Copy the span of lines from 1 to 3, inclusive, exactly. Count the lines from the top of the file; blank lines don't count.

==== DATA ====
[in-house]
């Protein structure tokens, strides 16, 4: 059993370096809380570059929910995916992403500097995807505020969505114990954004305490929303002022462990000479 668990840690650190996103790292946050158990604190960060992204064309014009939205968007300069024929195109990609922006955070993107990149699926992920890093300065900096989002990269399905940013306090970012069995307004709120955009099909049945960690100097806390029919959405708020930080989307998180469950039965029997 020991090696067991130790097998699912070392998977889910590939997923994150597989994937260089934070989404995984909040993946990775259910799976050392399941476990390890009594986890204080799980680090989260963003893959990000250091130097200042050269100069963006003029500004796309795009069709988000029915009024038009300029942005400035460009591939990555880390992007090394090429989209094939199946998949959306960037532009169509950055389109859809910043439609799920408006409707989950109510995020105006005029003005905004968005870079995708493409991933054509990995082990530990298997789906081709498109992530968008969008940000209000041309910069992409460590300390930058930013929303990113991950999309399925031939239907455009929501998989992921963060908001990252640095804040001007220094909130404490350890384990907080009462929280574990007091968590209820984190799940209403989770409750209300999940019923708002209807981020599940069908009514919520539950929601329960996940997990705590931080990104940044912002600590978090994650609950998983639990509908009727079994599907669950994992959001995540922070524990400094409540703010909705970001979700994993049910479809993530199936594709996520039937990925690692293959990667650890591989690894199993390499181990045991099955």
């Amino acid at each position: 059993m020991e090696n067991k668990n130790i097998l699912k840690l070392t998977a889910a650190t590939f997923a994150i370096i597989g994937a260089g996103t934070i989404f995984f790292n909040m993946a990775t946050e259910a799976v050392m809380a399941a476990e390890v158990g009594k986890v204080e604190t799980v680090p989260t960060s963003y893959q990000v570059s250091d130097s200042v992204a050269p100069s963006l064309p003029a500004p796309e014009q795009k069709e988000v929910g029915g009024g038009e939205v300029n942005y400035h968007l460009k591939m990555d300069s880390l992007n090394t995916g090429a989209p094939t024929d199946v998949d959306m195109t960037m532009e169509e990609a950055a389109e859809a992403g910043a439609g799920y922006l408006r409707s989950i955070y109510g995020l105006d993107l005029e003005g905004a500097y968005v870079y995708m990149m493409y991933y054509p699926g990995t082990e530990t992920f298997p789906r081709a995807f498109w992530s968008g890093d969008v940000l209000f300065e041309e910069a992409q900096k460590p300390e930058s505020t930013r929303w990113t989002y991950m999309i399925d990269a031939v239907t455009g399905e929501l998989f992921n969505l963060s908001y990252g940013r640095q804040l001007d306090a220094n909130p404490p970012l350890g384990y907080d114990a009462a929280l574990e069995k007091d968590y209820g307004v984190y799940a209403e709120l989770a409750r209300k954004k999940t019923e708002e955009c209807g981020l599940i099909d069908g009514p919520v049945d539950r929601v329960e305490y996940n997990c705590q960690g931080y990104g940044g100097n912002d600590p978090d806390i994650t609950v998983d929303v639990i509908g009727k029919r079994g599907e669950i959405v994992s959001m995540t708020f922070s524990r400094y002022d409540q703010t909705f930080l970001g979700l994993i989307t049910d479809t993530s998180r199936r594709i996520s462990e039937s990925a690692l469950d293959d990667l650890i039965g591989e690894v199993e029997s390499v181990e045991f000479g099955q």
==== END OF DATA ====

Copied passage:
[in-house]
């Protein structure tokens, strides 16, 4: 059993370096809380570059929910995916992403500097995807505020969505114990954004305490929303002022462990000479 668990840690650190996103790292946050158990604190960060992204064309014009939205968007300069024929195109990609922006955070993107990149699926992920890093300065900096989002990269399905940013306090970012069995307004709120955009099909049945960690100097806390029919959405708020930080989307998180469950039965029997 020991090696067991130790097998699912070392998977889910590939997923994150597989994937260089934070989404995984909040993946990775259910799976050392399941476990390890009594986890204080799980680090989260963003893959990000250091130097200042050269100069963006003029500004796309795009069709988000029915009024038009300029942005400035460009591939990555880390992007090394090429989209094939199946998949959306960037532009169509950055389109859809910043439609799920408006409707989950109510995020105006005029003005905004968005870079995708493409991933054509990995082990530990298997789906081709498109992530968008969008940000209000041309910069992409460590300390930058930013929303990113991950999309399925031939239907455009929501998989992921963060908001990252640095804040001007220094909130404490350890384990907080009462929280574990007091968590209820984190799940209403989770409750209300999940019923708002209807981020599940069908009514919520539950929601329960996940997990705590931080990104940044912002600590978090994650609950998983639990509908009727079994599907669950994992959001995540922070524990400094409540703010909705970001979700994993049910479809993530199936594709996520039937990925690692293959990667650890591989690894199993390499181990045991099955």
């Amino acid at each position: 059993m020991e090696n067991k668990n130790i097998l699912k840690l070392t998977a889910a650190t590939f997923a994150i370096i597989g994937a260089g996103t934070i989404f995984f790292n909040m993946a990775t946050e259910a799976v050392m809380a399941a476990e390890v158990g009594k986890v204080e604190t799980v680090p989260t960060s963003y893959q990000v570059s250091d130097s200042v992204a050269p100069s963006l064309p003029a500004p796309e014009q795009k069709e988000v929910g029915g009024g038009e939205v300029n942005y400035h968007l460009k591939m990555d300069s880390l992007n090394t995916g090429a989209p094939t024929d199946v998949d959306m195109t960037m532009e169509e990609a950055a389109e859809a992403g910043a439609g799920y922006l408006r409707s989950i955070y109510g995020l105006d993107l005029e003005g905004a500097y968005v870079y995708m990149m493409y991933y054509p699926g990995t082990e530990t992920f298997p789906r081709a995807f498109w992530s968008g890093d969008v940000l209000f300065e041309e910069a992409q900096k460590p300390e930058s505020t930013r929303w990113t989002y991950m999309i399925d990269a031939v239907t455009g399905e929501l998989f992921n969505l963060s908001y990252g940013r640095q804040l001007d306090a220094n909130p404490p970012l350890g384990y907080d114990a009462a929280l574990e069995k007091d968590y209820g307004v984190y799940a209403e709120l989770a409750r209300k954004k999940t019923e708002e955009c209807g981020l599940i099909d069908g009514p919520v049945d539950r929601v329960e305490y996940n997990c705590q960690g931080y990104g940044g100097n912002d600590p978090d806390i994650t609950v998983d929303v639990i509908g009727k029919r079994g599907e669950i959405v994992s959001m995540t708020f922070s524990r400094y002022d409540q703010t909705f930080l970001g979700l994993i989307t049910d479809t993530s998180r199936r594709i996520s462990e039937s990925a690692l469950d293959d990667l650890i039965g591989e690894v199993e029997s390499v181990e045991f000479g099955q």